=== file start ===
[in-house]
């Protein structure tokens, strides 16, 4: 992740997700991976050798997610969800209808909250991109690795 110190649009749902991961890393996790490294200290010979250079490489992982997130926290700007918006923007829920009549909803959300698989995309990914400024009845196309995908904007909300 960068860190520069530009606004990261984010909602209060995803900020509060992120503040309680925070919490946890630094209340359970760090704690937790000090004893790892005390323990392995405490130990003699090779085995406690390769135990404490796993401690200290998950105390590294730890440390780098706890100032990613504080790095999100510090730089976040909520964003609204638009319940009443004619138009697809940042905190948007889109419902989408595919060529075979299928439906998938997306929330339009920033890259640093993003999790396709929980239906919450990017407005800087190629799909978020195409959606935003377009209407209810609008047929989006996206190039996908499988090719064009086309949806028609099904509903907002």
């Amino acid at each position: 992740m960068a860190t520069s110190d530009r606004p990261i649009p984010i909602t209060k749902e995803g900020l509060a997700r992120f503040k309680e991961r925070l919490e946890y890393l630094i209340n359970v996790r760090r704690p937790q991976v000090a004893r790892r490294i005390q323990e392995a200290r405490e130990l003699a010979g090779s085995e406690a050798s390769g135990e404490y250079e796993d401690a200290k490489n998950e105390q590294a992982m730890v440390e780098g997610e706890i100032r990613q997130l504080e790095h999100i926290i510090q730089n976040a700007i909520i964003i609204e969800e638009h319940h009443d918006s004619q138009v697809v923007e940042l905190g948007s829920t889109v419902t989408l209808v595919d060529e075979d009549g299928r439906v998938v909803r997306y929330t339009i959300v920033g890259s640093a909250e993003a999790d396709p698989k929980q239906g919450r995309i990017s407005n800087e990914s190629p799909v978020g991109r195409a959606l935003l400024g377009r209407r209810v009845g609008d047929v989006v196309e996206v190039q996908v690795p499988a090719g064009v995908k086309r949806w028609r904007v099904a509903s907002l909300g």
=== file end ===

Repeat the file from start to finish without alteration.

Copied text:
[in-house]
């Protein structure tokens, strides 16, 4: 992740997700991976050798997610969800209808909250991109690795 110190649009749902991961890393996790490294200290010979250079490489992982997130926290700007918006923007829920009549909803959300698989995309990914400024009845196309995908904007909300 960068860190520069530009606004990261984010909602209060995803900020509060992120503040309680925070919490946890630094209340359970760090704690937790000090004893790892005390323990392995405490130990003699090779085995406690390769135990404490796993401690200290998950105390590294730890440390780098706890100032990613504080790095999100510090730089976040909520964003609204638009319940009443004619138009697809940042905190948007889109419902989408595919060529075979299928439906998938997306929330339009920033890259640093993003999790396709929980239906919450990017407005800087190629799909978020195409959606935003377009209407209810609008047929989006996206190039996908499988090719064009086309949806028609099904509903907002």
């Amino acid at each position: 992740m960068a860190t520069s110190d530009r606004p990261i649009p984010i909602t209060k749902e995803g900020l509060a997700r992120f503040k309680e991961r925070l919490e946890y890393l630094i209340n359970v996790r760090r704690p937790q991976v000090a004893r790892r490294i005390q323990e392995a200290r405490e130990l003699a010979g090779s085995e406690a050798s390769g135990e404490y250079e796993d401690a200290k490489n998950e105390q590294a992982m730890v440390e780098g997610e706890i100032r990613q997130l504080e790095h999100i926290i510090q730089n976040a700007i909520i964003i609204e969800e638009h319940h009443d918006s004619q138009v697809v923007e940042l905190g948007s829920t889109v419902t989408l209808v595919d060529e075979d009549g299928r439906v998938v909803r997306y929330t339009i959300v920033g890259s640093a909250e993003a999790d396709p698989k929980q239906g919450r995309i990017s407005n800087e990914s190629p799909v978020g991109r195409a959606l935003l400024g377009r209407r209810v009845g609008d047929v989006v196309e996206v190039q996908v690795p499988a090719g064009v995908k086309r949806w028609r904007v099904a509903s907002l909300g």